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5 Questions: Madeline Sayet

Madeline Sayet, a member of the Mohegan Tribe, is performing her one-woman play, Where We Belong, at the Hudson Valley Shakespeare Festival in Garrison through Monday (Aug. 22).

Madeline Sayet (Photo by TeQoa Griffith)

What is the origin of the play?
I began writing it after moving back home to Mohegan [in Connecticut] from the U.K. in 2016. It was a strange moment for me because it was the first time when I came home that my feet didn’t root quite right to the ground. I asked myself, “Does missing England as a Mohegan person make me a traitor?” In grappling with that, the first draft spilled out. I felt pulled between my love of Shakespeare and my love of my Mohegan culture. In that moment, in the midst of Brexit and all of these events in which societies were deciding to exclude instead of include people, I was curious about how lines get drawn.

How does it feel to perform in sight of the Hudson River?
It has been transformative. We are on Lenape, Wappinger and Mohican land — not in my homelands, but still within the traditional travel and trade routes of the Mohegan people and by far the closest to my homelands that we have told this story so far. This is our first time doing the play in the Northeastern woodlands, so it feels as if the world around us is contributing to the audience’s understanding. The play begins with words about the place spoken by Curtis Zunigha, who is Lenape, and the ways in which I feel we are grounded in place here and the ancestors of that place is so much stronger than anywhere else we have told the story. The land is also speaking.

How does the play connect with Shakespeare?
It begins with my love of Shakespeare, which is something the audience shares, so I can bond with them about that. The audiences at Hudson Valley so far have been good about going on the journey with me. Performing at a Shakespeare theater that is also outside has given it a resonance, because people become aware of the tension of being in a Shakespeare theater on Native land. The style of the space also helps the story because the play was written with Shakespearean structure. It has a prologue that grounds us in the physical place and an epilogue that brings us into the present moment and includes a lot of direct address and poetic text that works well in Shakespearean theaters.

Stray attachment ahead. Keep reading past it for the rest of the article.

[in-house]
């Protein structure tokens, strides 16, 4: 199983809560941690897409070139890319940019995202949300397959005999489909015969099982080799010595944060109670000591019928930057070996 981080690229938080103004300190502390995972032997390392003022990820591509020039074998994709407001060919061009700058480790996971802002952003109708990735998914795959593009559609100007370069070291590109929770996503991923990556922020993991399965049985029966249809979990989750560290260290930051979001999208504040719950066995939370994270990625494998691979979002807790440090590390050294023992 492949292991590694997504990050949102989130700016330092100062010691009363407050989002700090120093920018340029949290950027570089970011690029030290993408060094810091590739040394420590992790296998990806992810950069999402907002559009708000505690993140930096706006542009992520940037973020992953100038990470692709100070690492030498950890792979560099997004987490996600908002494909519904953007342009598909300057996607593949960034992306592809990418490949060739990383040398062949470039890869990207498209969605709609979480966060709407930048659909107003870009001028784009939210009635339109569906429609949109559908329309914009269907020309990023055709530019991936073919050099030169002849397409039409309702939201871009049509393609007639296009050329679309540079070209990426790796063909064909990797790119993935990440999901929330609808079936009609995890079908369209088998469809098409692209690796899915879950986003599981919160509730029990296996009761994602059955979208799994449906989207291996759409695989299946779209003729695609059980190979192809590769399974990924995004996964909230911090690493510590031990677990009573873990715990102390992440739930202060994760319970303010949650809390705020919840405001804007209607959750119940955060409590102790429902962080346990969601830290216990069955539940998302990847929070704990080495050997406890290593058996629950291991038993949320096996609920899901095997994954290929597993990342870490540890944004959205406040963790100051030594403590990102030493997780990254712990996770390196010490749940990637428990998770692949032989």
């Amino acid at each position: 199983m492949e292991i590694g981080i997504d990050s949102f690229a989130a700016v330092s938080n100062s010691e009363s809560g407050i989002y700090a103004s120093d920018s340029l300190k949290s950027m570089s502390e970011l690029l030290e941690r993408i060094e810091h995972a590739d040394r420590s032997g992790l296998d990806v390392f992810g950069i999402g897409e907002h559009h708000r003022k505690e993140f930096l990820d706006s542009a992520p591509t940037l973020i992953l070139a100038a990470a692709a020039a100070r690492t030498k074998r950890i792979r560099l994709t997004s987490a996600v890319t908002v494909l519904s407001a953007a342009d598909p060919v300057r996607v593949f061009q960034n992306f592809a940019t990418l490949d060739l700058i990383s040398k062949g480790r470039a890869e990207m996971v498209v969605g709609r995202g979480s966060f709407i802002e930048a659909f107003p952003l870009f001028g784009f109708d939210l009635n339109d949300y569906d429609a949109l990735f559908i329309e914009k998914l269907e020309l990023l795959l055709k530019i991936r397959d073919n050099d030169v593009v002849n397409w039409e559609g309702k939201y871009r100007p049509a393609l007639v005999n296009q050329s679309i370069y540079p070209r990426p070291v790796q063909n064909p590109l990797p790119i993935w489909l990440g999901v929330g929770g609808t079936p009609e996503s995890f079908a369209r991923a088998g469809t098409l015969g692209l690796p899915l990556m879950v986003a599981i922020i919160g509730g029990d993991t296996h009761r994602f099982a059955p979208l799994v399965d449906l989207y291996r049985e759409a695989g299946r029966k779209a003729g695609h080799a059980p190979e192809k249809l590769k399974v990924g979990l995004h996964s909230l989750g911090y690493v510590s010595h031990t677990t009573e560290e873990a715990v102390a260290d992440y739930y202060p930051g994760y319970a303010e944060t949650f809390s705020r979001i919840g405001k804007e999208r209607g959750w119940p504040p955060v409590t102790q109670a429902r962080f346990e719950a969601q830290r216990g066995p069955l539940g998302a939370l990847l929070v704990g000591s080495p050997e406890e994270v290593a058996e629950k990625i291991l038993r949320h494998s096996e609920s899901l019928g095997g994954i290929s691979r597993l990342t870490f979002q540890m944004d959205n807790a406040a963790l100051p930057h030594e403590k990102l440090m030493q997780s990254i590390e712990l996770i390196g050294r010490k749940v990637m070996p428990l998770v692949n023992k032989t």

Do discussions of colonialism inevitably result in people being defensive?
It depends on peoples’ understanding of colonialism. It’s a system, not an event or time period. In the play, I try to address the ways in which colonialism is an ongoing set of behaviors, a way of setting up borders that weren’t there before, the us versus them. When people get defensive, it is because they feel they’re being told they are responsible for what their ancestors did, or because they aren’t willing to question valuing certain things above all else.

Is there any correlation between the retention of language goal for Mohegans and finding accessible ways into Shakespeare’s language for young English-speakers?
We aren’t trying to retain it — we’re trying to reclaim it. The last fluent speaker of our language passed away in the early 1900s. So we are building back something that was taken from us — it will take generations of work. Most students are required to learn the language of Shakespeare. By contrast, there have been long periods of history in which Native arts have been illegal. Native languages were forcibly removed as a matter of policy in this nation. While they are both things that I love, I cannot imagine a more drastic difference than the support given to furthering Shakespeare versus the lack of support given to the Native languages of this place. We should have the opportunity to learn from many languages and honor the stories of the lands in which we live.